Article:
The first Court Appearance – Part 1 - Where to go, what to do and what to bring!

The first Court Appearance – Part 1 – Where to go, what to do and what to bring

With the courts running at full steam to catch up things can be even more chaotic than in the pre-lock-down days.  I will try to explain I bit of how things mostly work which should help make things a bit easier.  Again, I have to point out that there are some small differences between different courts.

Typically, the first appearance is in what’s called the Registrar’s court (for people who are not in custody).  This court mostly starts at 9am and in some courts only run for an hour or so, meaning if you arrive after that the court will have closed and a warrant will have been issued for your arrest (more on how to deal with that on another day).  Most courts operate a system whereby they display names on an electronic board or through some other means.  If there is such a board at your court it is useful to check your name as it will also mostly indicate the courtroom that you have to appear in.

Either way, you will somehow be directed to the relevant courtroom and end up waiting with a number of other people (who often also are unsure as to what exactly is going on).

The key to being processed through the court that day is to see a duty lawyer.  There are normally a handful of duty lawyers available at each courtroom.  You will recognize them as they are continually asking whether anyone needs “to see a duty lawyer”.  They normally carry clipboards and wads of paper and sometimes wears a badge that says, “duty lawyer”.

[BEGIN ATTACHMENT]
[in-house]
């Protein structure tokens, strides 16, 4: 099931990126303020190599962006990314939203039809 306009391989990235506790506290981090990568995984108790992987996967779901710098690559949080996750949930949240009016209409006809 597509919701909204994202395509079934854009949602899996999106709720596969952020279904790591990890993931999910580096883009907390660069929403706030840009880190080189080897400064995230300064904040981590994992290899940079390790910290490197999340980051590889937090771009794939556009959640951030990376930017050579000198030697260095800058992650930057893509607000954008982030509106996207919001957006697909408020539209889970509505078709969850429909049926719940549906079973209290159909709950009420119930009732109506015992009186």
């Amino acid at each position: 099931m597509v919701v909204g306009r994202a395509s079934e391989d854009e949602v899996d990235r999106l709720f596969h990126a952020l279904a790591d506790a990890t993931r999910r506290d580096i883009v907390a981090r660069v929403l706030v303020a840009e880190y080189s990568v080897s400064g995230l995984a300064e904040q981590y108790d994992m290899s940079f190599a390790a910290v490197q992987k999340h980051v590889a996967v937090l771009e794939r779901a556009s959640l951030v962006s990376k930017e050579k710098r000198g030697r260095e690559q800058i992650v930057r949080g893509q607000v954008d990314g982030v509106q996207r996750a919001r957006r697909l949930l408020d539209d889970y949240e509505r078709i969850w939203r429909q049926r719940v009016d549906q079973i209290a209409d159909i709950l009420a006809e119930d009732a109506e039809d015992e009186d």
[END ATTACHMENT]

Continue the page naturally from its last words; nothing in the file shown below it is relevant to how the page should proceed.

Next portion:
YOU HAVE TO see a duty lawyer – even if you think your case is really simple, or even if you think your case will just get another date – the reason is that typically the court calls people and deals with them in the order that the duty lawyers put their names up to the registrar to be called.  So if you don’t see a duty lawyer, and your name is not put up to the registrar, you will wait till the end of the list when the registrar call all the names that had not been asked for (and the court will then mostly ask you to see a duty lawyer first anyway).

The only exception to seeing a duty lawyer is off course if you have arranged for a lawyer yourself to meet you at court on the day and deal with your case for you.

Finally, the most useful thing to bring with you is the document that brought you to court, so the document which told you the time and date that you had to be there.  That means typically, either a summons from the police, mostly in traffic cases or other less serious charges, or a police bail bond, if you had been arrested and granted police bail.  These are useful because if you show it to the duty lawyer it makes it real easy for them to confirm you correct details, locate you  file in court, and see why you are there, making it easier for them to get started with your case – making it faster for you.

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